Good customer experience can buoy your product or service into new markets—but a bad one can have frustrated customers jumping ship and heading straight to Yelp to leave a review.

Excellent customer service brings to mind brands like Chewy.com, with its above and beyond dedication to customer appreciation, or Sephora’s no-questions-asked return policy, which has patrons widely evangelizing their customer-first approach. To successfully market a subscription program, brands must know the end-to-end experience of their customers and lean into CX as a key differentiating factor when price and product are equal.

We must address subscription fatigue.

There are several reasons why subscribers churn. Doubling down on household budgets, more enticing offers from competitors or price increases can all influence customers to cancel their subscriptions. That’s why as we move into “Subscription 2.0,” it’s critical to address subscription fatigue.

Subscribers feel fatigued when they fail to see the value, either based on the amount they are paying or the experience they’re getting. Companies can address this in two ways: by creating value by bundling additional products or services, or by creating more personalization so that customers get more out of the product.

Consider the subscription box FabFitFun. Customers pay $50/quarter for a box of products valued up to $300. The more tailored the products, the greater the likelihood that a customer will like everything in their box—easily convincing them that it was a worthwhile investment. The challenge for companies is to do so in a way that is still profitable to them.

We need to chart a map for the future.

Customer experience is the lifeblood of “Subscription 2.0.” But marketers with tightening budgets don’t have the luxury of experimenting until they discover the perfect user experience. The good news is that they don’t have to.

Whether you are building your subscription journey from the ground up or reevaluating your offering, you should consider how personalized your experience can and should get. What are the considerations of marketing to multiple generations? How can offerings be tailored for families versus single-person households or corporate offices? There are many things to consider, particularly if your customer experience is bridging a digital experience with a physical product.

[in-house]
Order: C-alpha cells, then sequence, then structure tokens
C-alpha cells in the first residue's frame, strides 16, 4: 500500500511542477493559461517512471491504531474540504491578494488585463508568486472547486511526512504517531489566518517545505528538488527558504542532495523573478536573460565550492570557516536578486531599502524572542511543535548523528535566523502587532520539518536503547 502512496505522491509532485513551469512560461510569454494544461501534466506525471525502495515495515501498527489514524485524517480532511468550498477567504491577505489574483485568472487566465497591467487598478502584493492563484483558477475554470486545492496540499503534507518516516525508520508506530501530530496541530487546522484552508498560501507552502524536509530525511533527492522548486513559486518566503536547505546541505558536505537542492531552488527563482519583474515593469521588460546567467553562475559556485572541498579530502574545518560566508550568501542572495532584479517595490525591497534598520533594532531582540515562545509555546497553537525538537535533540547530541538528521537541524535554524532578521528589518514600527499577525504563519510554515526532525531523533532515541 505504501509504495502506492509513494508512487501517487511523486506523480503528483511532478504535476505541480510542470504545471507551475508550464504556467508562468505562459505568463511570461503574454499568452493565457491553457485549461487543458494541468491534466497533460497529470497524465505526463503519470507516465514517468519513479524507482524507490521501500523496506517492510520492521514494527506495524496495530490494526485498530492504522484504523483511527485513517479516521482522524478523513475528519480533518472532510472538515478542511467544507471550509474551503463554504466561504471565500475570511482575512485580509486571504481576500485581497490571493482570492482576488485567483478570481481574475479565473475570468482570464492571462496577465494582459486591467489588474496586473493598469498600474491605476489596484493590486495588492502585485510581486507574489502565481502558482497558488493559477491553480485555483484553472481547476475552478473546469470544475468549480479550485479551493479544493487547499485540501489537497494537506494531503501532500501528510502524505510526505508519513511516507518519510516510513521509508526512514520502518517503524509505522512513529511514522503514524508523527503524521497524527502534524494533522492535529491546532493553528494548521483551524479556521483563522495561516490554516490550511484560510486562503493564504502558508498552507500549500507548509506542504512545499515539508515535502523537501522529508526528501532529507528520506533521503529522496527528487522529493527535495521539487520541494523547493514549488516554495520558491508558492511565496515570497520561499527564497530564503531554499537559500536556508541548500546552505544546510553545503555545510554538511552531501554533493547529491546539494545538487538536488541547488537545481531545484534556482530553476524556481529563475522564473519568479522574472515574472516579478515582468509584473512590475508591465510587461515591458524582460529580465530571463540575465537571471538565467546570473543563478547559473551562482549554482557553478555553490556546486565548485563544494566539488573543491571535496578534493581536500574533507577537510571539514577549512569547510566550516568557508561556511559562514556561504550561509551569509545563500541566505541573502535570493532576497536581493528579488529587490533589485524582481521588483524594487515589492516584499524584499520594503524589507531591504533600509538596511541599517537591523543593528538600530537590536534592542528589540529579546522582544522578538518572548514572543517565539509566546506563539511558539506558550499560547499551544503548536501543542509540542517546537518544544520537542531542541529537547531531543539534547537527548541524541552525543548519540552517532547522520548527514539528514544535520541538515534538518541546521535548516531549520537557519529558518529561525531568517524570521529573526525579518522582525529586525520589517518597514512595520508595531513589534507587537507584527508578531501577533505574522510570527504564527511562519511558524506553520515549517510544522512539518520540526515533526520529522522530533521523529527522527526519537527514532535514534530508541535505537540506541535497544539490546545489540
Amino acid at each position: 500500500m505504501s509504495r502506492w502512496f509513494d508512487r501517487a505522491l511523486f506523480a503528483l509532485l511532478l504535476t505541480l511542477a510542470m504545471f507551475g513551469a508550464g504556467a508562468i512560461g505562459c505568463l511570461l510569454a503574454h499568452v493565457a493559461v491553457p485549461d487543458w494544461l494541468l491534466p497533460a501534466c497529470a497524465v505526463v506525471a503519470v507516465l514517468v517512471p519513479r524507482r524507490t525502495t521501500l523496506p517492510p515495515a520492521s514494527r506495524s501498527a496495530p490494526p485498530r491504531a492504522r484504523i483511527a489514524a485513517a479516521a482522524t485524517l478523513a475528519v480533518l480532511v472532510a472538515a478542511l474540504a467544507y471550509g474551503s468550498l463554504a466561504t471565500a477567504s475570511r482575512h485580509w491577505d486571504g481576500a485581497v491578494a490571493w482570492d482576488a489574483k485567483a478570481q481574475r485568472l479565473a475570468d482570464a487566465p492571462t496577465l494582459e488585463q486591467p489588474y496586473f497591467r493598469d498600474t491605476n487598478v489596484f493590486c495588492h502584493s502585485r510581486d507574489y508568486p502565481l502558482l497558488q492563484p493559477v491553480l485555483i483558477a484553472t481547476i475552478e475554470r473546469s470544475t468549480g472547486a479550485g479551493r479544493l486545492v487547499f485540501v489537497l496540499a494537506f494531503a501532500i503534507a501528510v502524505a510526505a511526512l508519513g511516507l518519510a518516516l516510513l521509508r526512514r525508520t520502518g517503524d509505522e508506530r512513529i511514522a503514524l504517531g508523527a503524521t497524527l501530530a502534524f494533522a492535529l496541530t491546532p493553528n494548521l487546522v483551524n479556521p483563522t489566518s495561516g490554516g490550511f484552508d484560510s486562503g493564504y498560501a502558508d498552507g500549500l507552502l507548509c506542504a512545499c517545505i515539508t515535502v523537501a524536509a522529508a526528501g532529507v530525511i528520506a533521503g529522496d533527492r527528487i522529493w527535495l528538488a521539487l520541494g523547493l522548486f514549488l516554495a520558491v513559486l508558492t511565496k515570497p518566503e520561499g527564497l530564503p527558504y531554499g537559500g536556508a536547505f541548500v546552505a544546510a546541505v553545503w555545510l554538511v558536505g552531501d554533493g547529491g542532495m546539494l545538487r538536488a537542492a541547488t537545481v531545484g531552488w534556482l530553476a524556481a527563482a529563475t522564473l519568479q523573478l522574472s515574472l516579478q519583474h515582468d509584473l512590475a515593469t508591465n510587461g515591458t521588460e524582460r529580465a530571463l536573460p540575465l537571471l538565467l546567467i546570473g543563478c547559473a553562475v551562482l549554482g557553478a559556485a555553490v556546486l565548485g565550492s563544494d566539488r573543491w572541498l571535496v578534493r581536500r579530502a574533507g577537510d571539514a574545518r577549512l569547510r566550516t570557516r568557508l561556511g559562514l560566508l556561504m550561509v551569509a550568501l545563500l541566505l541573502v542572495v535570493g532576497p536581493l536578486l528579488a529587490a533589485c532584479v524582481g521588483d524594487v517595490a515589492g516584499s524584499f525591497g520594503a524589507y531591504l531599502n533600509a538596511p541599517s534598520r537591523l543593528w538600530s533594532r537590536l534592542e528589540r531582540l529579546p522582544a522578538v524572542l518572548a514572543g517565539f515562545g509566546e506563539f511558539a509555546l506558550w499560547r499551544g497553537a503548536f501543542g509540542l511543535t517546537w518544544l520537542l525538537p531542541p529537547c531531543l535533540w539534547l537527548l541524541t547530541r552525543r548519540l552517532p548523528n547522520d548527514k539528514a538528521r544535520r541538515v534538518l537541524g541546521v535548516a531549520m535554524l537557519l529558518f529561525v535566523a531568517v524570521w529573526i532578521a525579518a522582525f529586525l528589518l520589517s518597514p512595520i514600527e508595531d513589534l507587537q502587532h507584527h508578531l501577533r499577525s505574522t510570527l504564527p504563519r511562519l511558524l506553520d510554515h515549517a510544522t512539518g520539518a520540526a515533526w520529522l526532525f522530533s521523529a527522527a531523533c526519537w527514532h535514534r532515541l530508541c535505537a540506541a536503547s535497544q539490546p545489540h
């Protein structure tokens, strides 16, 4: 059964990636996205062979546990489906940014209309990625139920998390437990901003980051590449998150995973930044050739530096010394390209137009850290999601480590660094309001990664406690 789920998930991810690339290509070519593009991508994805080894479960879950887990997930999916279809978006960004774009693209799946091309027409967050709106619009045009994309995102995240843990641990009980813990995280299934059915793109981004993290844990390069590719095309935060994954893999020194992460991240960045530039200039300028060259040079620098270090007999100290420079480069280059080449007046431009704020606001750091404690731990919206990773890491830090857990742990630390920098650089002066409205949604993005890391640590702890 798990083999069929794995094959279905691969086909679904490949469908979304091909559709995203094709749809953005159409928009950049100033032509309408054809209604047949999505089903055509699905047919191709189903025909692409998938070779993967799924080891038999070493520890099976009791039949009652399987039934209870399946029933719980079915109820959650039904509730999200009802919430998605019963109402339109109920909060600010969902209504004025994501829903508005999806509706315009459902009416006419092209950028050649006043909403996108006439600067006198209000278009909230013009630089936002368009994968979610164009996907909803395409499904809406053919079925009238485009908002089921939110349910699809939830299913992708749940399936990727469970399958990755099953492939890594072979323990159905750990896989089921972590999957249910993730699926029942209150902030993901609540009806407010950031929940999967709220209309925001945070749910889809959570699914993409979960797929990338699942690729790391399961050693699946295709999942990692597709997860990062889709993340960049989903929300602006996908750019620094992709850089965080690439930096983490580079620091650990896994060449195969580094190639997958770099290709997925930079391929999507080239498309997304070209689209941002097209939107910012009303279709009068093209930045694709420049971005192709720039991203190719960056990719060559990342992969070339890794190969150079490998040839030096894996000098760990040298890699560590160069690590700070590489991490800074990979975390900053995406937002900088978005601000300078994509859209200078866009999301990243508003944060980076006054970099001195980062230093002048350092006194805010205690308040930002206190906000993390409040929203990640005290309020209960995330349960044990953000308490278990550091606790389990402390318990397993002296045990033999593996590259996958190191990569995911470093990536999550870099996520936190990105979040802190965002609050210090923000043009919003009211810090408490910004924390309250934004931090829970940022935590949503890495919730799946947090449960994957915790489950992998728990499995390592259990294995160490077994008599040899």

Using the data at your disposal, hyper-personalization may be the answer to providing tangible value to your subscribers. To get as close to a “segment of one” as possible, aim to tailor your product offering to a single customer without adding additional stress to your marketing efforts.

In media and entertainment, this may look like improvements to your recommendations system for books, movies or music so that users are less likely to become fatigued and leave the app. In CPG and retail, hyper-personalization will mean anticipating purchasing behavior and creating a more seamless buying experience. Retailers should always question how they can make the process easier for their customers.

Highlight the value your subscription offers the customer.

In focusing on CX and combatting subscription fatigue, you can create a model that stands out among the competition. When you design your subscription around the customer, you can reduce churn and create a reliable source of recurring revenue—the ultimate goals of any subscription model.

Thanks: Forbs